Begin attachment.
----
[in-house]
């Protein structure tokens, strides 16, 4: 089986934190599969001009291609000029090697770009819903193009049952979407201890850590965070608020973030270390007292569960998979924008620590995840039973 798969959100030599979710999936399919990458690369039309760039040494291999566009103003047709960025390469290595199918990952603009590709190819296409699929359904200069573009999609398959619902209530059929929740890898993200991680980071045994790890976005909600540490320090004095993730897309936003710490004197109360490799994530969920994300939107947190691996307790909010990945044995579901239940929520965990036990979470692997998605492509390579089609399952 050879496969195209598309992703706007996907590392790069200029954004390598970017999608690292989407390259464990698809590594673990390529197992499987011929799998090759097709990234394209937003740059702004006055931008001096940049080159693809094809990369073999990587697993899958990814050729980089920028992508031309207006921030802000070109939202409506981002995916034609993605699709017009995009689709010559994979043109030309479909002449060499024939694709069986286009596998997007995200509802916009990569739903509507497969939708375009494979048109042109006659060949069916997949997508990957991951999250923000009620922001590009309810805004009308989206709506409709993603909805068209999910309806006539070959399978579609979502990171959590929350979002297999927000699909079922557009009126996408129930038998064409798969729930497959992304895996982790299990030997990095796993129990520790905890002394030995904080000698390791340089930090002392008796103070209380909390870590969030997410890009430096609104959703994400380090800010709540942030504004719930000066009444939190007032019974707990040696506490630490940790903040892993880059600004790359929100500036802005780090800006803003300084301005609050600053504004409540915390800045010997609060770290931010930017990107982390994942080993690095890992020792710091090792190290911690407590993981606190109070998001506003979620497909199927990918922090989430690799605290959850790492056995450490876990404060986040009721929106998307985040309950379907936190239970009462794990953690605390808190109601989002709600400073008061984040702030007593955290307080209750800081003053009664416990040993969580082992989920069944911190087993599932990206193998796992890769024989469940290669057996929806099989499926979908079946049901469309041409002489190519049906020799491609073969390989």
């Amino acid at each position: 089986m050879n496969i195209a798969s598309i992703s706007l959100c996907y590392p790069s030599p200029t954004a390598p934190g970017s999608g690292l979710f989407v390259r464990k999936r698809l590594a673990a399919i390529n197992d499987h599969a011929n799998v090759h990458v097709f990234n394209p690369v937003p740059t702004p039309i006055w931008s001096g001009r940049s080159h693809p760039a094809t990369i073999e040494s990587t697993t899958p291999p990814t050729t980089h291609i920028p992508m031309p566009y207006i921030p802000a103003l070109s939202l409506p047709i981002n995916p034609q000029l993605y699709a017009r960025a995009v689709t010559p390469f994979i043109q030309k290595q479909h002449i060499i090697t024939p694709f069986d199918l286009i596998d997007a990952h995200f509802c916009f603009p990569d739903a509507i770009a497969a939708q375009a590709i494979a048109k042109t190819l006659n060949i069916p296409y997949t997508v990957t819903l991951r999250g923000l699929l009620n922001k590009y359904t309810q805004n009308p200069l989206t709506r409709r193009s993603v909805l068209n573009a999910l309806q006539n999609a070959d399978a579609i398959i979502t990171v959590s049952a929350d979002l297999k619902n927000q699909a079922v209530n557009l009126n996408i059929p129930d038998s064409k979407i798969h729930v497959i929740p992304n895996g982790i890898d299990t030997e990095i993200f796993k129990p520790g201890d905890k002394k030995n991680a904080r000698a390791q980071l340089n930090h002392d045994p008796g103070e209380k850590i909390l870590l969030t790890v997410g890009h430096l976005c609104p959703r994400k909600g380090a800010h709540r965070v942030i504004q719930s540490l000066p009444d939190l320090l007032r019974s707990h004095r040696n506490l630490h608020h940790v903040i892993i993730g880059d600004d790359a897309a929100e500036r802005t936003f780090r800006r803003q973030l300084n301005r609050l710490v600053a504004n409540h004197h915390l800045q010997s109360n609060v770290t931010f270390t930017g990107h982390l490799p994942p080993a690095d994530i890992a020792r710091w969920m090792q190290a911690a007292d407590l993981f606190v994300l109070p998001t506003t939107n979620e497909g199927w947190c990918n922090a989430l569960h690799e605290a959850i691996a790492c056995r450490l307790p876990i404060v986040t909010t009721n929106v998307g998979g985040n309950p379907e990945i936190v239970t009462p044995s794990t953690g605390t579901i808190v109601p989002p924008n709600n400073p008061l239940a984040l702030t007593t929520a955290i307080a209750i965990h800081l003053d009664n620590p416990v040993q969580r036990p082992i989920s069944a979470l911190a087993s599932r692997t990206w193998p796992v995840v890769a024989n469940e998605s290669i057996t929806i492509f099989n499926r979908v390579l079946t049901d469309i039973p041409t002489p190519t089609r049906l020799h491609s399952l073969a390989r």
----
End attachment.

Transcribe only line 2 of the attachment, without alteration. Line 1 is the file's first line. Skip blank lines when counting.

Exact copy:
């Protein structure tokens, strides 16, 4: 089986934190599969001009291609000029090697770009819903193009049952979407201890850590965070608020973030270390007292569960998979924008620590995840039973 798969959100030599979710999936399919990458690369039309760039040494291999566009103003047709960025390469290595199918990952603009590709190819296409699929359904200069573009999609398959619902209530059929929740890898993200991680980071045994790890976005909600540490320090004095993730897309936003710490004197109360490799994530969920994300939107947190691996307790909010990945044995579901239940929520965990036990979470692997998605492509390579089609399952 050879496969195209598309992703706007996907590392790069200029954004390598970017999608690292989407390259464990698809590594673990390529197992499987011929799998090759097709990234394209937003740059702004006055931008001096940049080159693809094809990369073999990587697993899958990814050729980089920028992508031309207006921030802000070109939202409506981002995916034609993605699709017009995009689709010559994979043109030309479909002449060499024939694709069986286009596998997007995200509802916009990569739903509507497969939708375009494979048109042109006659060949069916997949997508990957991951999250923000009620922001590009309810805004009308989206709506409709993603909805068209999910309806006539070959399978579609979502990171959590929350979002297999927000699909079922557009009126996408129930038998064409798969729930497959992304895996982790299990030997990095796993129990520790905890002394030995904080000698390791340089930090002392008796103070209380909390870590969030997410890009430096609104959703994400380090800010709540942030504004719930000066009444939190007032019974707990040696506490630490940790903040892993880059600004790359929100500036802005780090800006803003300084301005609050600053504004409540915390800045010997609060770290931010930017990107982390994942080993690095890992020792710091090792190290911690407590993981606190109070998001506003979620497909199927990918922090989430690799605290959850790492056995450490876990404060986040009721929106998307985040309950379907936190239970009462794990953690605390808190109601989002709600400073008061984040702030007593955290307080209750800081003053009664416990040993969580082992989920069944911190087993599932990206193998796992890769024989469940290669057996929806099989499926979908079946049901469309041409002489190519049906020799491609073969390989």